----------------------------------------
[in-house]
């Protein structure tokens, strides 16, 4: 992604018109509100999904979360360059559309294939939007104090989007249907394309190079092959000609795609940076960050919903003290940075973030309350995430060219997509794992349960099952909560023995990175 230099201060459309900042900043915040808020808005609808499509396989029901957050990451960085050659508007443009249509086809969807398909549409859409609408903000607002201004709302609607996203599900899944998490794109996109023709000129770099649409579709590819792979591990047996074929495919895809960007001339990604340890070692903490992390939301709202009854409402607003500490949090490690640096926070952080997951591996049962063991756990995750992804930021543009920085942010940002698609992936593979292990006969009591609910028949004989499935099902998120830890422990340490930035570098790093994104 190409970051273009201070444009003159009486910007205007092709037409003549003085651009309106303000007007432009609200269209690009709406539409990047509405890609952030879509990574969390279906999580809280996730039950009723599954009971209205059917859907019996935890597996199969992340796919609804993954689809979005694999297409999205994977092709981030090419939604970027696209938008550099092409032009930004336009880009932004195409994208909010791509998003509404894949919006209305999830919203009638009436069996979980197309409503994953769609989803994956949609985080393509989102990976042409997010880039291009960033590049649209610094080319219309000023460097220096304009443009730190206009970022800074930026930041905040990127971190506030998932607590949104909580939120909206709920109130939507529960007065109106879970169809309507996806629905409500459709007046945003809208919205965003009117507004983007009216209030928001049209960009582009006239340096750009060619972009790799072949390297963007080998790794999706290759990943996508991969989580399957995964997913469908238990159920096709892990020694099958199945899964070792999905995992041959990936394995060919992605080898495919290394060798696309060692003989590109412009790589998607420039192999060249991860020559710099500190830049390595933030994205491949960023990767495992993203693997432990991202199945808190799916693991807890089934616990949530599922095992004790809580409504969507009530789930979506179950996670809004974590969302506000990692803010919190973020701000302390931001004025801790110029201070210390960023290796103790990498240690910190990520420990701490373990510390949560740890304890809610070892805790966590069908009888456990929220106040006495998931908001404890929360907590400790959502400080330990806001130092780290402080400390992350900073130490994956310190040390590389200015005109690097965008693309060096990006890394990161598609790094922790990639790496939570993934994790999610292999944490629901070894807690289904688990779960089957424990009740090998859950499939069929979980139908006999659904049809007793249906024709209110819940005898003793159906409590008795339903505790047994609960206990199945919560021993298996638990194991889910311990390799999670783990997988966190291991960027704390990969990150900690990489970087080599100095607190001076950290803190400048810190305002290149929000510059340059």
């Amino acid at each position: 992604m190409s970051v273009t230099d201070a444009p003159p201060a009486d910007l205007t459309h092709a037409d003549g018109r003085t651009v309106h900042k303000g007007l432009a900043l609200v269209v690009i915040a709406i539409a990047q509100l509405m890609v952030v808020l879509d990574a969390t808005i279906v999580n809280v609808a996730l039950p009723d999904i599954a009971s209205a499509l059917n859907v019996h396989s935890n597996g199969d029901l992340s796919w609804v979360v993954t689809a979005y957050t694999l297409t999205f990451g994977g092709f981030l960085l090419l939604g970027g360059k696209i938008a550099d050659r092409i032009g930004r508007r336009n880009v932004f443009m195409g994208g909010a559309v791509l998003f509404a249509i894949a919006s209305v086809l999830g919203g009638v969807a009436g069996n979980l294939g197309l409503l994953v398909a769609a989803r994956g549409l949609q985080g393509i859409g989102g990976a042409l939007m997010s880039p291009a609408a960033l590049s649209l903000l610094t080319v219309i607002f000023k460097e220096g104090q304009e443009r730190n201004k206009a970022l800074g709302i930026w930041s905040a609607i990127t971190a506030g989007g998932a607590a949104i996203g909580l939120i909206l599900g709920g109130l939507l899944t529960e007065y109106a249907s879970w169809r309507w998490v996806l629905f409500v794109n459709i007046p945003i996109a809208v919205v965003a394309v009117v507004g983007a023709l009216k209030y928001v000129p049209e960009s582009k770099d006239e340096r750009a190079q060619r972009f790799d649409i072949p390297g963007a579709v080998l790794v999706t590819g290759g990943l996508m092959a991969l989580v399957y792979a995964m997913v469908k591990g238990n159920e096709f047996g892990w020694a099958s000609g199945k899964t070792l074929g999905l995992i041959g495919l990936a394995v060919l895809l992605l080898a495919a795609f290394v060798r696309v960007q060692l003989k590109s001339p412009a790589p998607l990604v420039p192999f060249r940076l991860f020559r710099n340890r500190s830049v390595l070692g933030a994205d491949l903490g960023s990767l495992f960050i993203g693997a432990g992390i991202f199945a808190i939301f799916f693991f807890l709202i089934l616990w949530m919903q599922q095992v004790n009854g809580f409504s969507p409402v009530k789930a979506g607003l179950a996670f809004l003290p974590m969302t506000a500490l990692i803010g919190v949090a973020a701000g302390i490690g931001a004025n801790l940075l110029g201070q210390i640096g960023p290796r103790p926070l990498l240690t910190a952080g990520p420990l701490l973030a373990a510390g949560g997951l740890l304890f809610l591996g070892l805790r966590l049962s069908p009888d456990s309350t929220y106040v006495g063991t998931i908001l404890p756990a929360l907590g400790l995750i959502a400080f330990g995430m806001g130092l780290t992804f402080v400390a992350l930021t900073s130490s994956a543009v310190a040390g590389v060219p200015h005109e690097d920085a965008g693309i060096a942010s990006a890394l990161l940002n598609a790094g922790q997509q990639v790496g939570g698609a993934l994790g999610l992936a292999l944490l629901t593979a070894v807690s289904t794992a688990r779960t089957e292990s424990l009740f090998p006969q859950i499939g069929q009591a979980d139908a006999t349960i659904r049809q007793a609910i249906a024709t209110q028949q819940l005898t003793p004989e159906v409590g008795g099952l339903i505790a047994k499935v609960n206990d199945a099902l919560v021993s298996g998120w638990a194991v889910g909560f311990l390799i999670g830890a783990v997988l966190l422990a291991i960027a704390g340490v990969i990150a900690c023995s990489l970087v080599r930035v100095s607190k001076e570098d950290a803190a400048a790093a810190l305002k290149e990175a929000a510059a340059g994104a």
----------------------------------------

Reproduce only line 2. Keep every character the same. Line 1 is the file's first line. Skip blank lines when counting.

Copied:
């Protein structure tokens, strides 16, 4: 992604018109509100999904979360360059559309294939939007104090989007249907394309190079092959000609795609940076960050919903003290940075973030309350995430060219997509794992349960099952909560023995990175 230099201060459309900042900043915040808020808005609808499509396989029901957050990451960085050659508007443009249509086809969807398909549409859409609408903000607002201004709302609607996203599900899944998490794109996109023709000129770099649409579709590819792979591990047996074929495919895809960007001339990604340890070692903490992390939301709202009854409402607003500490949090490690640096926070952080997951591996049962063991756990995750992804930021543009920085942010940002698609992936593979292990006969009591609910028949004989499935099902998120830890422990340490930035570098790093994104 190409970051273009201070444009003159009486910007205007092709037409003549003085651009309106303000007007432009609200269209690009709406539409990047509405890609952030879509990574969390279906999580809280996730039950009723599954009971209205059917859907019996935890597996199969992340796919609804993954689809979005694999297409999205994977092709981030090419939604970027696209938008550099092409032009930004336009880009932004195409994208909010791509998003509404894949919006209305999830919203009638009436069996979980197309409503994953769609989803994956949609985080393509989102990976042409997010880039291009960033590049649209610094080319219309000023460097220096304009443009730190206009970022800074930026930041905040990127971190506030998932607590949104909580939120909206709920109130939507529960007065109106879970169809309507996806629905409500459709007046945003809208919205965003009117507004983007009216209030928001049209960009582009006239340096750009060619972009790799072949390297963007080998790794999706290759990943996508991969989580399957995964997913469908238990159920096709892990020694099958199945899964070792999905995992041959990936394995060919992605080898495919290394060798696309060692003989590109412009790589998607420039192999060249991860020559710099500190830049390595933030994205491949960023990767495992993203693997432990991202199945808190799916693991807890089934616990949530599922095992004790809580409504969507009530789930979506179950996670809004974590969302506000990692803010919190973020701000302390931001004025801790110029201070210390960023290796103790990498240690910190990520420990701490373990510390949560740890304890809610070892805790966590069908009888456990929220106040006495998931908001404890929360907590400790959502400080330990806001130092780290402080400390992350900073130490994956310190040390590389200015005109690097965008693309060096990006890394990161598609790094922790990639790496939570993934994790999610292999944490629901070894807690289904688990779960089957424990009740090998859950499939069929979980139908006999659904049809007793249906024709209110819940005898003793159906409590008795339903505790047994609960206990199945919560021993298996638990194991889910311990390799999670783990997988966190291991960027704390990969990150900690990489970087080599100095607190001076950290803190400048810190305002290149929000510059340059």